COLLEGE PARK, MD –
It all resides in alignment of principles. If we believe our benefit lies in money, power, respect – a belief many of our elders have been all too willing to push – our selfishness will be of much detriment to ourselves and those around us.
If, on the other hand, we believe our benefit lies in gift, empowerment, success – that success for us lies in the metaphysical process of empowering others to be their best through giving of our privilege – our selfishness will be of much benefit to ourselves and others.
In that framework, the good one wants for him or herself is tied directly to the good of others.
Stating the obvious
This all may sound obvious, but it seems worth noting the concept, nonetheless.
It is a concrete way to internalize the humanitarian ideal that more for you is more for me and the Prophetic principle that we do not believe until we love for our brother or sister what we love for ourselves.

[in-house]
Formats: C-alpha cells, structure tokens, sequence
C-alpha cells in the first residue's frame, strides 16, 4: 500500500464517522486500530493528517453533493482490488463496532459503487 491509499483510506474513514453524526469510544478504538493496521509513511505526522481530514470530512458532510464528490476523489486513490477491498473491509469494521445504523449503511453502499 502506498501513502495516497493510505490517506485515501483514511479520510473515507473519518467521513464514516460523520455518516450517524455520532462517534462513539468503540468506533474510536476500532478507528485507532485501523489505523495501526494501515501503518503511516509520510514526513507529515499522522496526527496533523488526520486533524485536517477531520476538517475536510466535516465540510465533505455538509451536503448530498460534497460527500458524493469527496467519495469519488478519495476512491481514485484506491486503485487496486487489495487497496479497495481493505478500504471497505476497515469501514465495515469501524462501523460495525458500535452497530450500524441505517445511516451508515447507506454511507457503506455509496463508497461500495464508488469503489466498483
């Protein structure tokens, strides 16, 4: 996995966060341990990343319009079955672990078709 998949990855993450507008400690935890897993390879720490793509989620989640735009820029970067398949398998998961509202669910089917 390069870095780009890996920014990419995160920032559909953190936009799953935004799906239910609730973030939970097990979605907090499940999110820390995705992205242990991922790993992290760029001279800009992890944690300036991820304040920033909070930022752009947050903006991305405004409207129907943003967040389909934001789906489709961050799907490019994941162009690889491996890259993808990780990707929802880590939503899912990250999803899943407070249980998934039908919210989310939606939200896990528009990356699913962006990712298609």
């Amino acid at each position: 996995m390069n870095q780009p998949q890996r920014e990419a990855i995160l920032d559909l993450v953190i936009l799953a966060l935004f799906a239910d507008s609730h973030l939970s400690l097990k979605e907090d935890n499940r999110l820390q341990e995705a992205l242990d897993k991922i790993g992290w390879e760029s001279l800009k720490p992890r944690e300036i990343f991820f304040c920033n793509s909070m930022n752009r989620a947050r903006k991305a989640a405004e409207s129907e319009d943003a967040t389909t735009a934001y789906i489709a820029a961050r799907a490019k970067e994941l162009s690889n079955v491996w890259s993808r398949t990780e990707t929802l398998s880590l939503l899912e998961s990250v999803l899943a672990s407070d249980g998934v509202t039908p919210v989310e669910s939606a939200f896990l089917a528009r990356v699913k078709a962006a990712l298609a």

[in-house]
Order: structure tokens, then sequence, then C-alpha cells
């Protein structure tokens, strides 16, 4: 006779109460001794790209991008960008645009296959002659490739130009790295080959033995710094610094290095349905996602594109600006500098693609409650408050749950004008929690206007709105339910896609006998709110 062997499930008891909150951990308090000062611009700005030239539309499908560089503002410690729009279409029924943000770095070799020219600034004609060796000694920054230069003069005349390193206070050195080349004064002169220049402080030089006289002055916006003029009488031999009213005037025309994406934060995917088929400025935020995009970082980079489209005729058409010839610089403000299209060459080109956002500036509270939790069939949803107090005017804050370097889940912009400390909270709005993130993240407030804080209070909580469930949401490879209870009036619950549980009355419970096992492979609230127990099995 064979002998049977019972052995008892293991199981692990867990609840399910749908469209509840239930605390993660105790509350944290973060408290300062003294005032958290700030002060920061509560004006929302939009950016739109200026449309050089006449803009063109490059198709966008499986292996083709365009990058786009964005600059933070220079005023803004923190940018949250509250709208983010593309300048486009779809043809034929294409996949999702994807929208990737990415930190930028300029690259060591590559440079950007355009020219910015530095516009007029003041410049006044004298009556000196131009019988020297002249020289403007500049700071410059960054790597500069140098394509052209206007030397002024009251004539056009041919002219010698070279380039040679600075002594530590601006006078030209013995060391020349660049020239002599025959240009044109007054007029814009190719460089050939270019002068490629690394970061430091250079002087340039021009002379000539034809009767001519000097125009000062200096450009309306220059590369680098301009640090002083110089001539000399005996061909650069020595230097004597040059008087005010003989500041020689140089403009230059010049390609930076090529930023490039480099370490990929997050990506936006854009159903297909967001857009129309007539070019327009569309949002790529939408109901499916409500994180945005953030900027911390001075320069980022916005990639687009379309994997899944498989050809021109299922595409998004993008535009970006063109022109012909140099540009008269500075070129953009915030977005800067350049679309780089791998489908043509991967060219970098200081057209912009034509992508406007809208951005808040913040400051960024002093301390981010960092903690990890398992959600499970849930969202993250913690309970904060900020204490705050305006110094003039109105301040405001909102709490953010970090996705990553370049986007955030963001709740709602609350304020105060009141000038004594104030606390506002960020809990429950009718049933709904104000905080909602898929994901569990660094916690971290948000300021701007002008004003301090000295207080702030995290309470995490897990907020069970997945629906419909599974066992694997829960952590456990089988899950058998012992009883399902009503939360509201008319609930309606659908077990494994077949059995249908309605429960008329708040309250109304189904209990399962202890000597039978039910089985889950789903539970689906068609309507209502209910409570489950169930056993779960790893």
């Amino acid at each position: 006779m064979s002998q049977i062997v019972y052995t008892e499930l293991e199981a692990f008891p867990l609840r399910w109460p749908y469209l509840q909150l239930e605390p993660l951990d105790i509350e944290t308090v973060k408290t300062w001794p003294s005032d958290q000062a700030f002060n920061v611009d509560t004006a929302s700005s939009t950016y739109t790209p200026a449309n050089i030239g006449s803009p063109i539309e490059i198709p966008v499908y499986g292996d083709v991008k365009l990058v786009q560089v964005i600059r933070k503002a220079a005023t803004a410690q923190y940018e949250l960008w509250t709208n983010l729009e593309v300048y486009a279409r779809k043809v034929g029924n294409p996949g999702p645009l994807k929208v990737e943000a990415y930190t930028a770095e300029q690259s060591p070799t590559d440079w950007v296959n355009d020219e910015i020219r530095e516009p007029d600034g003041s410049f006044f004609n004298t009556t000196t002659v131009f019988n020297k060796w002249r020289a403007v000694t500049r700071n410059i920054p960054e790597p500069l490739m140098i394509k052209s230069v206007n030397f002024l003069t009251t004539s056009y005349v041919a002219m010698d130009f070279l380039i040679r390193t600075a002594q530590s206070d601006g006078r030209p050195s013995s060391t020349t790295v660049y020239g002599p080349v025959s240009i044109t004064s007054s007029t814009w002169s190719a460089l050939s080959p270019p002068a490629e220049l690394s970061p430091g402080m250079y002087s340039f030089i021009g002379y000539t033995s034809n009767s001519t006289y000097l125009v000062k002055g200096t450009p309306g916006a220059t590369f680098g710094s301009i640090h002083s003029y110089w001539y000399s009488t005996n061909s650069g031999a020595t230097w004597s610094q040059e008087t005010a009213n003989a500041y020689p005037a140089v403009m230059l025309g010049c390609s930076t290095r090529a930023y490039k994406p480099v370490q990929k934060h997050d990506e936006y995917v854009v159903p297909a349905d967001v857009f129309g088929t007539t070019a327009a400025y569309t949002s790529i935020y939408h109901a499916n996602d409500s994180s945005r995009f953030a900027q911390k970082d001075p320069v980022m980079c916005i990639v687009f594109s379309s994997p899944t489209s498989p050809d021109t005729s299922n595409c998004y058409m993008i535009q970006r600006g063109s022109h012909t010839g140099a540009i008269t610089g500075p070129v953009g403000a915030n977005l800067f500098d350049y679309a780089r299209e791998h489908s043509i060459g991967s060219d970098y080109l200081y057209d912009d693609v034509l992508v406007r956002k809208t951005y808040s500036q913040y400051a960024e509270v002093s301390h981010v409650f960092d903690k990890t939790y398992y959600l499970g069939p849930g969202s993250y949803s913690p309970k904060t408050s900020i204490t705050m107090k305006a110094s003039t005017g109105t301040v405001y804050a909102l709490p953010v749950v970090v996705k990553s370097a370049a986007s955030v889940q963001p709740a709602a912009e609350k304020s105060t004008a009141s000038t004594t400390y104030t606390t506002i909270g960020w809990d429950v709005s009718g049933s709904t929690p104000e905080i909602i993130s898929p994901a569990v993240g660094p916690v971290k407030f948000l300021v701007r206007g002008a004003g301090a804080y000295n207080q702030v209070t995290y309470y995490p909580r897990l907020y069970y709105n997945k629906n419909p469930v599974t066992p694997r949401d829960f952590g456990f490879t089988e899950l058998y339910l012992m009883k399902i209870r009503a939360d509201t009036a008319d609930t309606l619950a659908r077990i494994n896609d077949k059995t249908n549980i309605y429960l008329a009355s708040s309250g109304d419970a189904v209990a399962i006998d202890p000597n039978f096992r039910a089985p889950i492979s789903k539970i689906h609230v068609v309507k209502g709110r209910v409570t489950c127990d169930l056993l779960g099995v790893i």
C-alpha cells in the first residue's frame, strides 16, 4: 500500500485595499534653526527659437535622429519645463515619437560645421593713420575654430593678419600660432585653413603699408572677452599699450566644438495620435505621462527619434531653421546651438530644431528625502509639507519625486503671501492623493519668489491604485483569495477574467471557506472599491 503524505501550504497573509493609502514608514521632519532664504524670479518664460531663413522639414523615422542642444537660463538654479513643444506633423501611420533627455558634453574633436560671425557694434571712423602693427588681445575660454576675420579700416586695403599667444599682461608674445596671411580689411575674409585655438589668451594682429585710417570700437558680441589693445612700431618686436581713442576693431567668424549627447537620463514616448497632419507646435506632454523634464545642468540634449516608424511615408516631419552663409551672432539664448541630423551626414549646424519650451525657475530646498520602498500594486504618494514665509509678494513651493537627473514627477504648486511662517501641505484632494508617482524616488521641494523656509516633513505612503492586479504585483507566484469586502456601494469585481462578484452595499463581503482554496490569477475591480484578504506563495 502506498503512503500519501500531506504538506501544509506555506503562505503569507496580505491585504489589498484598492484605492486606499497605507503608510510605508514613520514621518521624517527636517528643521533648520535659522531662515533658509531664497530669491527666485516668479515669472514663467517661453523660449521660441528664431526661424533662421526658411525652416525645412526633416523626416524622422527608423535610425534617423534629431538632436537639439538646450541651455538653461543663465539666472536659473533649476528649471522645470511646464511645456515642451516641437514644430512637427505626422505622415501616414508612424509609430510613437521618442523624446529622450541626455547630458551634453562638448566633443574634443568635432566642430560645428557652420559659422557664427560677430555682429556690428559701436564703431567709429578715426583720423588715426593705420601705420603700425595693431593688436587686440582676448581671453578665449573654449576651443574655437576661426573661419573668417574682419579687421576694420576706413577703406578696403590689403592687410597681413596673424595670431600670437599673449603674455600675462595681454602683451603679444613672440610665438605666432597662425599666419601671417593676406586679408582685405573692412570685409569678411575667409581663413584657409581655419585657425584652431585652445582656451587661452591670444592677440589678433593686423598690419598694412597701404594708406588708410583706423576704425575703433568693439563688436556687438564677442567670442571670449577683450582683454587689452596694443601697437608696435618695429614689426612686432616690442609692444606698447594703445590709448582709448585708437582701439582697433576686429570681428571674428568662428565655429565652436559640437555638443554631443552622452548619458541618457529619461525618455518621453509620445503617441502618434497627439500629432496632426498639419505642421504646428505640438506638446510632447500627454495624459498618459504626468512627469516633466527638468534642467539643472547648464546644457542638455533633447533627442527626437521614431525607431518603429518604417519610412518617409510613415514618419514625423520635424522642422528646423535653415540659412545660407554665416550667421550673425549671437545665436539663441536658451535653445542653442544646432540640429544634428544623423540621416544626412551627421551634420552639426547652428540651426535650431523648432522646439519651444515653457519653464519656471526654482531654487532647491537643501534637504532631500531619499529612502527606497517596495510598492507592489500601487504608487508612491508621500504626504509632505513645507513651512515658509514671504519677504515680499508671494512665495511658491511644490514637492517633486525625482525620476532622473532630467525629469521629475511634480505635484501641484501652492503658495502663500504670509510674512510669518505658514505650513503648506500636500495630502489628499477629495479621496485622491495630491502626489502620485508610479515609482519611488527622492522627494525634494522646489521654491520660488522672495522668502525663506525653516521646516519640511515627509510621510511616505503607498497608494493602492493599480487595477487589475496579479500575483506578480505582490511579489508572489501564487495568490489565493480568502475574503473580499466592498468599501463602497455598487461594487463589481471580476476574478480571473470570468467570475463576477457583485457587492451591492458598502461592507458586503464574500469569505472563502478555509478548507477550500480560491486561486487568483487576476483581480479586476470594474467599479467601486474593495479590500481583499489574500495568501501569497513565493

By aligning our values properly we take those ideas out of the realm of slogans into the realm of lived belief.
When our concept of good for ourselves is tied to the good of others, do we not automatically want for our siblings in creation what we want for ourselves? I say we do.
We want good for them and for ourselves, and the more good they gain the more good we gain. That line of thinking puts us, in theory, within the Prophetic principle.
Theory vs. reality
In practice, we will no doubt be deficient as the humans we are, but being clear on this point theoretically, and acting on it as much as we can is important.